A behavioural scientist who advised the government on lockdown rules has said the row over Dominic Cummings has “fatally undermined” months of work and could lead to more coronavirus deaths in the UK.
Speaking to HuffPost UK, Professor Stephen Reicher also said Boris Johnson’s defence of his most senior aide “insults” the British public “by suggesting they lack the proper instincts of a parent and don’t care for their child enough”.
He added: “We desperately need good clear leadership, we desperately need people to trust their leadership and we need people to pull together. And all of that has been undermined by what’s happened over the weekend.”
On Sunday, the PM headed the daily Downing Street coronavirus briefing and publicly backed Cummings, saying he had “acted responsibly, legally and with integrity” by driving 260 miles to County Durham to isolate and that “any parent would frankly understand what he did”.
Prof Reicher, who is on the Independent Scientific Pandemic Influenza Group on Behaviours which passes its advice to Sage, said: “If you look at the some of the advice that we’ve given, one of the key issues if you want to get adherence or compliance to government is a sense that ‘the government respects us and the government is working for us’ and a sense of ‘we’re all in this together’.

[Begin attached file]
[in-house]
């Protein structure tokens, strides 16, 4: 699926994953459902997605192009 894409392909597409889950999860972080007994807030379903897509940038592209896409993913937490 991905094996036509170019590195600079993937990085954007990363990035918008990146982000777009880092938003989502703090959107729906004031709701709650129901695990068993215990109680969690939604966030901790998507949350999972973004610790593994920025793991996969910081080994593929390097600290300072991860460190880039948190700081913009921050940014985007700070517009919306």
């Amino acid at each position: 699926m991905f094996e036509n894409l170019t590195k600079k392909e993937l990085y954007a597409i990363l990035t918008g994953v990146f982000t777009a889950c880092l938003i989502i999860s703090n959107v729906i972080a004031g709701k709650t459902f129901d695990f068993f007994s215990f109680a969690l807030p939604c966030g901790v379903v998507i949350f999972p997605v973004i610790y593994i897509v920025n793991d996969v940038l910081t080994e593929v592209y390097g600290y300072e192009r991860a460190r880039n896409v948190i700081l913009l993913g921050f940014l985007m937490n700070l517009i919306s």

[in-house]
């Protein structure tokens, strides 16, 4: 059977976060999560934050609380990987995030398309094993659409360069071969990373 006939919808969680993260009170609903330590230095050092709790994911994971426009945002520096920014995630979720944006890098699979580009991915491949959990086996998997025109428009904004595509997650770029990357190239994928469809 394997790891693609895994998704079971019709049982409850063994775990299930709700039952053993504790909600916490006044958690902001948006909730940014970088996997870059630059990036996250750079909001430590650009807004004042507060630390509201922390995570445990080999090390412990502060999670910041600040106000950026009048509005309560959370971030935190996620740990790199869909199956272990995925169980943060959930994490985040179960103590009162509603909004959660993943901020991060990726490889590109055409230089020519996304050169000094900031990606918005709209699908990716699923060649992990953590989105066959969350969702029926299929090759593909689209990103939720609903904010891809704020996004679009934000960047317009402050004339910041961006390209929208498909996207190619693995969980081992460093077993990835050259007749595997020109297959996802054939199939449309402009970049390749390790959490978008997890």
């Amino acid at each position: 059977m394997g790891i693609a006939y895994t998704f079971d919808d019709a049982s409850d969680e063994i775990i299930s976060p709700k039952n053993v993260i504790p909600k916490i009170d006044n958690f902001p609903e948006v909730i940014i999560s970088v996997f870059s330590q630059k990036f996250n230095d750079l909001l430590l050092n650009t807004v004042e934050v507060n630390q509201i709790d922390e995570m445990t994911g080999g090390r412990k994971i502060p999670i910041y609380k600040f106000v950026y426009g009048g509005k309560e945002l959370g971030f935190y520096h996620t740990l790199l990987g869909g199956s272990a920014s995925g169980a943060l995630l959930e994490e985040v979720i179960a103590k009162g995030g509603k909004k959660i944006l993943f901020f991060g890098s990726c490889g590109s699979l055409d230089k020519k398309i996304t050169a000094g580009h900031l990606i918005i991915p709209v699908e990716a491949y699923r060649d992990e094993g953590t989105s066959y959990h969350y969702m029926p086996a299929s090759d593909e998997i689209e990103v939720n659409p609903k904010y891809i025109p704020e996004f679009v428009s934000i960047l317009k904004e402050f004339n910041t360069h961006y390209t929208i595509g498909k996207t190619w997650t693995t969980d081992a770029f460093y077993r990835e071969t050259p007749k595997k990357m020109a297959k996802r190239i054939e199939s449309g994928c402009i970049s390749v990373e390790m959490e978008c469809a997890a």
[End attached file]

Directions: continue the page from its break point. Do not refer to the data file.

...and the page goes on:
“If adherence is all about a sense of ‘us’ then it’s fatally undermined if you create a sense of ‘us and them’ and one of the best ways to do that is to give a sense that government and government figures abide by a different set of rules to the public – one law for us and one for them.
“It immediately creates this ‘us and them’ thinking and you’ve therefore undermined compliance.”
Johnson has faced criticism for his handling of the row from Tory backbenchers, opposing politicians and the public alike.
He is set to discuss the easing of lockdown measures at a Cabinet meeting on Monday, but the political storm over his chief adviser’s trip looks set to overshadow any announcements – and may well have already have undermined them.
Prof Reicher said: “There’s a very simple equation. If compliance goes down, infection goes up and infection goes up, more people will die.
“If, and I quite accept it is an ‘if’, but if this undermines compliance then yes, more people will die.”
Cummings travelled to County Durham in March to self-isolate with his family – apparently because he feared that he and his wife would be left unable to care for their son – while official guidelines warned against long-distance journeys.
Further reports also suggested he took a second trip to the North East in April, having already returned to London following his recovery from Covid-19 – a disease which has seen more than 45,000 people in the UK die after contracting it.
Prof Reicher does believe there is one “saving grace”. “Throughout this pandemic the public has probably been ahead of the government,” he said.
“Our leadership has actually been following behind. When it came to lockdown, the public was already clamouring for it, when it came to the economic measures to allow people to afford to stay at home, the public was ahead.”
“People aren’t fools and they understand the pandemic is still out there and isn’t over and they understand that they still need to act with caution if we’re to get through this.”